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Mobile users would rather save a few bucks and face advertisements when choosing which mobile apps to download, based on October 2014 polling by Zogby Analytics for the Digital Advertising Alliance.
According to the study, 35.7% of US internet users found free or low-cost apps supported by in-app ads the most appealing when downloading mobile apps—the top response. Meanwhile, just 10.1% of respondents were willing to download free or cheap apps that were sans ads and supported by in-app purchases instead, and a mere 2.7% would buck up to avoid having to deal with advertising or purchases in an app.
Would users be willing to pay for the free apps they had downloaded? Not really. Fully 46.4% of internet users said they wouldn’t download any of their free apps again if they had to pay for them. Meanwhile, 15.1% were willing to pay for about 20% of their free (addicting) apps, and just 8.1% would buy all of them.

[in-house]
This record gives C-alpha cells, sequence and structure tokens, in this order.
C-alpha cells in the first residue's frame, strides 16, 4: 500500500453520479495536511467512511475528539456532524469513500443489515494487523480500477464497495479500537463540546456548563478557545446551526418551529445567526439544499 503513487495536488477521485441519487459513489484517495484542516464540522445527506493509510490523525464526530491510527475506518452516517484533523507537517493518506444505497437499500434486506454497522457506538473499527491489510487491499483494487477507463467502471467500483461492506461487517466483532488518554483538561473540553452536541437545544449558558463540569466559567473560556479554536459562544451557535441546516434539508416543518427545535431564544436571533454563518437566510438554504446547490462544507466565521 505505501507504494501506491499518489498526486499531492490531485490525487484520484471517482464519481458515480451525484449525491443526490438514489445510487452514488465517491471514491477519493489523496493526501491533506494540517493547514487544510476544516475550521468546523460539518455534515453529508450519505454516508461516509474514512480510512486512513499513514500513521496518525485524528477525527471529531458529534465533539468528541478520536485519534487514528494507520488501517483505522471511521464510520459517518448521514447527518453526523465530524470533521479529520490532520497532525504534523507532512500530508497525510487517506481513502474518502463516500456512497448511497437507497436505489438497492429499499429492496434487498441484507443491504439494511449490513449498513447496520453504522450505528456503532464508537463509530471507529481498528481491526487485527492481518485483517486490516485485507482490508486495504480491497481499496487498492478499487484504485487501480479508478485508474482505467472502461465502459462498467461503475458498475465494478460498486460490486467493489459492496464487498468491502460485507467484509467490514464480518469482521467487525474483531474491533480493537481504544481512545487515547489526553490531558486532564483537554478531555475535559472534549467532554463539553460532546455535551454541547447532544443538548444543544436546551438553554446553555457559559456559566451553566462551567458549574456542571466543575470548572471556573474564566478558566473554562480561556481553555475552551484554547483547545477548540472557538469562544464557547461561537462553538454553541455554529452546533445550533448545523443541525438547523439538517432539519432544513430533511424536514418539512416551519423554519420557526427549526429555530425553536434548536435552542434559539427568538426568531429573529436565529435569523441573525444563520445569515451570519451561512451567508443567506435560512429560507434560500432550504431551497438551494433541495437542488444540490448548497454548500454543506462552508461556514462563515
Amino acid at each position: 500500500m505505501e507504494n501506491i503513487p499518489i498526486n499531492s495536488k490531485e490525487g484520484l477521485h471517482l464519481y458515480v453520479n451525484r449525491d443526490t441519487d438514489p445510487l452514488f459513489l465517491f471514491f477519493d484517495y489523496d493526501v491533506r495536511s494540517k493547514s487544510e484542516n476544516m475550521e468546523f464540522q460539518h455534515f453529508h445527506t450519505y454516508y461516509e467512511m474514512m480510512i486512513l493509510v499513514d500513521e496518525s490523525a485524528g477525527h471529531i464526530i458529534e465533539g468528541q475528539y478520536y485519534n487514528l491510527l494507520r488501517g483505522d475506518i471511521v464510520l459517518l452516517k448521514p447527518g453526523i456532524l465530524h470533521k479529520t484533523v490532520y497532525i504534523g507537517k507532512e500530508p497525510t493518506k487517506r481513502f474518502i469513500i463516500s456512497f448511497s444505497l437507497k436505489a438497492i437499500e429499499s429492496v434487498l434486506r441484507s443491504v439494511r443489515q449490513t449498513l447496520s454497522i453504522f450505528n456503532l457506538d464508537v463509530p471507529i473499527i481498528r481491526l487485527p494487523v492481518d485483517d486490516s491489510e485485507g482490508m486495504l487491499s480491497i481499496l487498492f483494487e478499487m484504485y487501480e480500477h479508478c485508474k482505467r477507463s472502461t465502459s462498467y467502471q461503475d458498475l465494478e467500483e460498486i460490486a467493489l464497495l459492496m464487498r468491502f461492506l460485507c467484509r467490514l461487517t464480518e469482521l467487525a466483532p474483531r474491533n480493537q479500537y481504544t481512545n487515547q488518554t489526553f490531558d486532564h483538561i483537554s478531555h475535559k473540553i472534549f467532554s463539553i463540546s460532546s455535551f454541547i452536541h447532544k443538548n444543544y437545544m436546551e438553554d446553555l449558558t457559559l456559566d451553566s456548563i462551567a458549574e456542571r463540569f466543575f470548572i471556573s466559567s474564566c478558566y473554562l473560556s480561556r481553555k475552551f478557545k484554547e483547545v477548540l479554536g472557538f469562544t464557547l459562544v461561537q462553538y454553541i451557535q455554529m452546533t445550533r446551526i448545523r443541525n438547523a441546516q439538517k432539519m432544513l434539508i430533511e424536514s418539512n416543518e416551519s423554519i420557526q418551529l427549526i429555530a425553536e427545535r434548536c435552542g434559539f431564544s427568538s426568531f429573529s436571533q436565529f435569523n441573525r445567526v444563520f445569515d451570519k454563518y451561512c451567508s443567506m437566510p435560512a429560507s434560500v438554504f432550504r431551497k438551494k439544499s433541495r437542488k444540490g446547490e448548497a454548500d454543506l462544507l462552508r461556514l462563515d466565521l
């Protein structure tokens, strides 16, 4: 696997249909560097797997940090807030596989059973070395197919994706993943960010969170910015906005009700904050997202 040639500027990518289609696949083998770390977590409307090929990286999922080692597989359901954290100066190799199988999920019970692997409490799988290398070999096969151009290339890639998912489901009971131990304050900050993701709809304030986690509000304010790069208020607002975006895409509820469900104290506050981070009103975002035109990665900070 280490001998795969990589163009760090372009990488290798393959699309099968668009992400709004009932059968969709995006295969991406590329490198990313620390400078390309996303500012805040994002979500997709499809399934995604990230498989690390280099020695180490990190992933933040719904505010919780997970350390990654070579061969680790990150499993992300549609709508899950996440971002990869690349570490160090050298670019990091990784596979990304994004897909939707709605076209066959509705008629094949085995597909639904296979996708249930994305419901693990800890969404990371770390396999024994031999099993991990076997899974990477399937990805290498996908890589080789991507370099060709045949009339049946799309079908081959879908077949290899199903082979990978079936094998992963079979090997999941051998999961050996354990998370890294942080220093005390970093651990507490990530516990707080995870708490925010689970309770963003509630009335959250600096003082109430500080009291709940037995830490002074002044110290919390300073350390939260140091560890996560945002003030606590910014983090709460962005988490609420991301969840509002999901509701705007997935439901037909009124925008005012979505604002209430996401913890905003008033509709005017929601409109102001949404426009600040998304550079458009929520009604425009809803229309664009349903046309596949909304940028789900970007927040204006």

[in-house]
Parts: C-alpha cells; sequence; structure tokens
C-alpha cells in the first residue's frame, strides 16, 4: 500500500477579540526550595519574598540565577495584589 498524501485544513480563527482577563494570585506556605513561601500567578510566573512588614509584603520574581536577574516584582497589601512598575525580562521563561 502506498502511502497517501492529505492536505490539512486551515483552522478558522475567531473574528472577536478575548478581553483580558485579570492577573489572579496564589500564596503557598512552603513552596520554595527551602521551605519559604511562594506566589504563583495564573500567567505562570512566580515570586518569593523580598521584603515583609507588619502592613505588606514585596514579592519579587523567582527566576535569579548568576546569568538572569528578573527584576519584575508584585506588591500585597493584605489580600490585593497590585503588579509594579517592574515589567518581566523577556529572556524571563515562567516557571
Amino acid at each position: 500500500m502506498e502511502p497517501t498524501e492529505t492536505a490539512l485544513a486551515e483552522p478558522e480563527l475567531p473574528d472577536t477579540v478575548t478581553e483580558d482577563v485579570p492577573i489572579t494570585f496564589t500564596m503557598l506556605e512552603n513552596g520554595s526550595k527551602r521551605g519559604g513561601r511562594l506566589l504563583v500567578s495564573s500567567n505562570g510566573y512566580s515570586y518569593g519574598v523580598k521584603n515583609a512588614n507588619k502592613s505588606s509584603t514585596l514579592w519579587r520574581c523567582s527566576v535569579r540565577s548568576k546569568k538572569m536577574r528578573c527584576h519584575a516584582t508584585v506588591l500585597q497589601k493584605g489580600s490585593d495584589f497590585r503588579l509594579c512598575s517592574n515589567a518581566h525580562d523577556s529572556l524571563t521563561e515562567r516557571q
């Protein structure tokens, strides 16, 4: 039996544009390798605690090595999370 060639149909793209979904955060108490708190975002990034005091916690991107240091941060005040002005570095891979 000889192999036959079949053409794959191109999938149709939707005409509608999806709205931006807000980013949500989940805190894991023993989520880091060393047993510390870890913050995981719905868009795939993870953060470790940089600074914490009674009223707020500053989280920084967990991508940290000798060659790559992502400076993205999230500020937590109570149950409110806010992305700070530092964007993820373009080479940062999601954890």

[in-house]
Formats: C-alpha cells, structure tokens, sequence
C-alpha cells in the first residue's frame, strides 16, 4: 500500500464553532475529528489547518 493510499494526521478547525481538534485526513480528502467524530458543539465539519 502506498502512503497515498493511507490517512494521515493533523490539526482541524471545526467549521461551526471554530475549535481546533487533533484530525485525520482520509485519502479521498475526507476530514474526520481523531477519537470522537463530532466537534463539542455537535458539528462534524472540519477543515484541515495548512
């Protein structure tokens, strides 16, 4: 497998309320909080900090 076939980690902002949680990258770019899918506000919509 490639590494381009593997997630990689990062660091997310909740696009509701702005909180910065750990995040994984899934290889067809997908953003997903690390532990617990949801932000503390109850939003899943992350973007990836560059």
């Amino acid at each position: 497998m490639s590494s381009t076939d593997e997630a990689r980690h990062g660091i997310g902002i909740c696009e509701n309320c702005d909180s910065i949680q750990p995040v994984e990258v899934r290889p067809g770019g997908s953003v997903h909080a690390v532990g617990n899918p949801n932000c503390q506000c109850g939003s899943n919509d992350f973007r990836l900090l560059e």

Recent research suggests that many users may simply ignore the in-app ads that pop up. An AYTM Market Research study conducted in October 2014 found that while more than 72% of US mobile device users had seen ads on their mobile devices—in both apps and browsers—just around one-quarter of those users actually clicked on them. But there was some good news for app advertisers. Mobile users who had clicked on a mobile ad were nearly 10 percentage points more likely to have done so in an app then on a mobile browser.
Estimates released in September 2014 by 451 Research highlighted the opportunity for mobile app advertisers over the coming years. The firm predicted that there would be 1.81 billion active mobile app users worldwide this year—a figure that would rise to 2.17 billion in 2015 and 3.01 billion by 2018.
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